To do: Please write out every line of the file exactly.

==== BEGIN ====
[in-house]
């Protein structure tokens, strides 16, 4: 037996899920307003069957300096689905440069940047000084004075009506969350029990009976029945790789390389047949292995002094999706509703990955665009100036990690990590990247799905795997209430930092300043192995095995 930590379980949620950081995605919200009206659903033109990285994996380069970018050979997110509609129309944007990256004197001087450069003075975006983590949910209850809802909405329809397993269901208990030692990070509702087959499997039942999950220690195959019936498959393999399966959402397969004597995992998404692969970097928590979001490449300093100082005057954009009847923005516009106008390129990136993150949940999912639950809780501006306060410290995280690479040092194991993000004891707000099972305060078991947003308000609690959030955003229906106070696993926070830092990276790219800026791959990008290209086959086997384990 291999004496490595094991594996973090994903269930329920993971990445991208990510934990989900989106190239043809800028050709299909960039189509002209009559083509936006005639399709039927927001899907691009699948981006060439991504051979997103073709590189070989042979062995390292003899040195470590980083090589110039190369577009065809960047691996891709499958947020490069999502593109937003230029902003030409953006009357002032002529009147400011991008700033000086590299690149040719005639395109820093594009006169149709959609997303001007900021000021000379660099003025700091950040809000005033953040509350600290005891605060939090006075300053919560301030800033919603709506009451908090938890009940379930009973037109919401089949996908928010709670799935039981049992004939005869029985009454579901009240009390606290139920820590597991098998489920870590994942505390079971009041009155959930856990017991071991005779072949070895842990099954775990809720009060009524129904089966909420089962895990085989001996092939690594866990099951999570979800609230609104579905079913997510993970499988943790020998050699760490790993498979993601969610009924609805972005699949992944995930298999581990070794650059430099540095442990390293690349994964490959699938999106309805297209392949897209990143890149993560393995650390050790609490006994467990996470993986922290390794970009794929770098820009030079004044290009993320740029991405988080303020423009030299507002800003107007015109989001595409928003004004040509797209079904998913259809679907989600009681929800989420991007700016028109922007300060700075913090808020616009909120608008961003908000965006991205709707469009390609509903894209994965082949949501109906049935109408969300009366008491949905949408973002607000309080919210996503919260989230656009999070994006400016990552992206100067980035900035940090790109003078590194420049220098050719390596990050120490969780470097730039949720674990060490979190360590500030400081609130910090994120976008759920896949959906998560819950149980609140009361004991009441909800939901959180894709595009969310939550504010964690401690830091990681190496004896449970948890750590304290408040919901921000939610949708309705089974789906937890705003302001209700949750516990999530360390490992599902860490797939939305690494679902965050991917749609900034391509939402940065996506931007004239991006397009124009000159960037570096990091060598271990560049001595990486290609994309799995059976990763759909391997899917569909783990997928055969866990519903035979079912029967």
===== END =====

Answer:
[in-house]
């Protein structure tokens, strides 16, 4: 037996899920307003069957300096689905440069940047000084004075009506969350029990009976029945790789390389047949292995002094999706509703990955665009100036990690990590990247799905795997209430930092300043192995095995 930590379980949620950081995605919200009206659903033109990285994996380069970018050979997110509609129309944007990256004197001087450069003075975006983590949910209850809802909405329809397993269901208990030692990070509702087959499997039942999950220690195959019936498959393999399966959402397969004597995992998404692969970097928590979001490449300093100082005057954009009847923005516009106008390129990136993150949940999912639950809780501006306060410290995280690479040092194991993000004891707000099972305060078991947003308000609690959030955003229906106070696993926070830092990276790219800026791959990008290209086959086997384990 291999004496490595094991594996973090994903269930329920993971990445991208990510934990989900989106190239043809800028050709299909960039189509002209009559083509936006005639399709039927927001899907691009699948981006060439991504051979997103073709590189070989042979062995390292003899040195470590980083090589110039190369577009065809960047691996891709499958947020490069999502593109937003230029902003030409953006009357002032002529009147400011991008700033000086590299690149040719005639395109820093594009006169149709959609997303001007900021000021000379660099003025700091950040809000005033953040509350600290005891605060939090006075300053919560301030800033919603709506009451908090938890009940379930009973037109919401089949996908928010709670799935039981049992004939005869029985009454579901009240009390606290139920820590597991098998489920870590994942505390079971009041009155959930856990017991071991005779072949070895842990099954775990809720009060009524129904089966909420089962895990085989001996092939690594866990099951999570979800609230609104579905079913997510993970499988943790020998050699760490790993498979993601969610009924609805972005699949992944995930298999581990070794650059430099540095442990390293690349994964490959699938999106309805297209392949897209990143890149993560393995650390050790609490006994467990996470993986922290390794970009794929770098820009030079004044290009993320740029991405988080303020423009030299507002800003107007015109989001595409928003004004040509797209079904998913259809679907989600009681929800989420991007700016028109922007300060700075913090808020616009909120608008961003908000965006991205709707469009390609509903894209994965082949949501109906049935109408969300009366008491949905949408973002607000309080919210996503919260989230656009999070994006400016990552992206100067980035900035940090790109003078590194420049220098050719390596990050120490969780470097730039949720674990060490979190360590500030400081609130910090994120976008759920896949959906998560819950149980609140009361004991009441909800939901959180894709595009969310939550504010964690401690830091990681190496004896449970948890750590304290408040919901921000939610949708309705089974789906937890705003302001209700949750516990999530360390490992599902860490797939939305690494679902965050991917749609900034391509939402940065996506931007004239991006397009124009000159960037570096990091060598271990560049001595990486290609994309799995059976990763759909391997899917569909783990997928055969866990519903035979079912029967």